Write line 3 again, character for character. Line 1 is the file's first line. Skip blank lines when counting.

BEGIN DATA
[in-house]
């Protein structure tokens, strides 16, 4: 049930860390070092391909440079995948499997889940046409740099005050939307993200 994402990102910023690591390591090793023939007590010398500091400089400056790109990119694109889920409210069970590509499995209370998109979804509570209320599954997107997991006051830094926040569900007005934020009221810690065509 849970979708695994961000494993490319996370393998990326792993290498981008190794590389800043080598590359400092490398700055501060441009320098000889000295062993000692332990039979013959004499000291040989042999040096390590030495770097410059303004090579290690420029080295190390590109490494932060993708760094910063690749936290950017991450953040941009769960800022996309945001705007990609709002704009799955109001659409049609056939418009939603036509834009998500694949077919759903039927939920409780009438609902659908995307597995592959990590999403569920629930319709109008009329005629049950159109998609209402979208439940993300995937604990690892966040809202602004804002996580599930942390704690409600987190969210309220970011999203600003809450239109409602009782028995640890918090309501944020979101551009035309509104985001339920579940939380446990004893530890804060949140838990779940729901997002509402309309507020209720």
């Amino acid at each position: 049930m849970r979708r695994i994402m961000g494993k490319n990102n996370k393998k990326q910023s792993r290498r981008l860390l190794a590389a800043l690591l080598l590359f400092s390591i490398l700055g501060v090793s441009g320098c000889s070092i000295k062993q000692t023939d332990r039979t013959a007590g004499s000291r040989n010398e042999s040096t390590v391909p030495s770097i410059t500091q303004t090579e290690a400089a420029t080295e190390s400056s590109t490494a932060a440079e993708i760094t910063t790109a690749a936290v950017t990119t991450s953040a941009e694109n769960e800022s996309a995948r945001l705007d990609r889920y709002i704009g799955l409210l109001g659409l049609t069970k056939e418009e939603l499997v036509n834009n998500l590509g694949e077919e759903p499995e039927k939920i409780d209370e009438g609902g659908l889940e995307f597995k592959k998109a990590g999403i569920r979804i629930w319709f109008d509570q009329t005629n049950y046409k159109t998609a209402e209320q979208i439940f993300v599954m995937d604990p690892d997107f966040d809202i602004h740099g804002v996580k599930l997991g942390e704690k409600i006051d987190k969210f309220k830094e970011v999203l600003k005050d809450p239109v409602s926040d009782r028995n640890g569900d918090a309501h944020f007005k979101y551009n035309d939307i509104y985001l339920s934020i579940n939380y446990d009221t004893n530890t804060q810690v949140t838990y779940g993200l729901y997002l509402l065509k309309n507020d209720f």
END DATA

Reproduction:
């Amino acid at each position: 049930m849970r979708r695994i994402m961000g494993k490319n990102n996370k393998k990326q910023s792993r290498r981008l860390l190794a590389a800043l690591l080598l590359f400092s390591i490398l700055g501060v090793s441009g320098c000889s070092i000295k062993q000692t023939d332990r039979t013959a007590g004499s000291r040989n010398e042999s040096t390590v391909p030495s770097i410059t500091q303004t090579e290690a400089a420029t080295e190390s400056s590109t490494a932060a440079e993708i760094t910063t790109a690749a936290v950017t990119t991450s953040a941009e694109n769960e800022s996309a995948r945001l705007d990609r889920y709002i704009g799955l409210l109001g659409l049609t069970k056939e418009e939603l499997v036509n834009n998500l590509g694949e077919e759903p499995e039927k939920i409780d209370e009438g609902g659908l889940e995307f597995k592959k998109a990590g999403i569920r979804i629930w319709f109008d509570q009329t005629n049950y046409k159109t998609a209402e209320q979208i439940f993300v599954m995937d604990p690892d997107f966040d809202i602004h740099g804002v996580k599930l997991g942390e704690k409600i006051d987190k969210f309220k830094e970011v999203l600003k005050d809450p239109v409602s926040d009782r028995n640890g569900d918090a309501h944020f007005k979101y551009n035309d939307i509104y985001l339920s934020i579940n939380y446990d009221t004893n530890t804060q810690v949140t838990y779940g993200l729901y997002l509402l065509k309309n507020d209720f």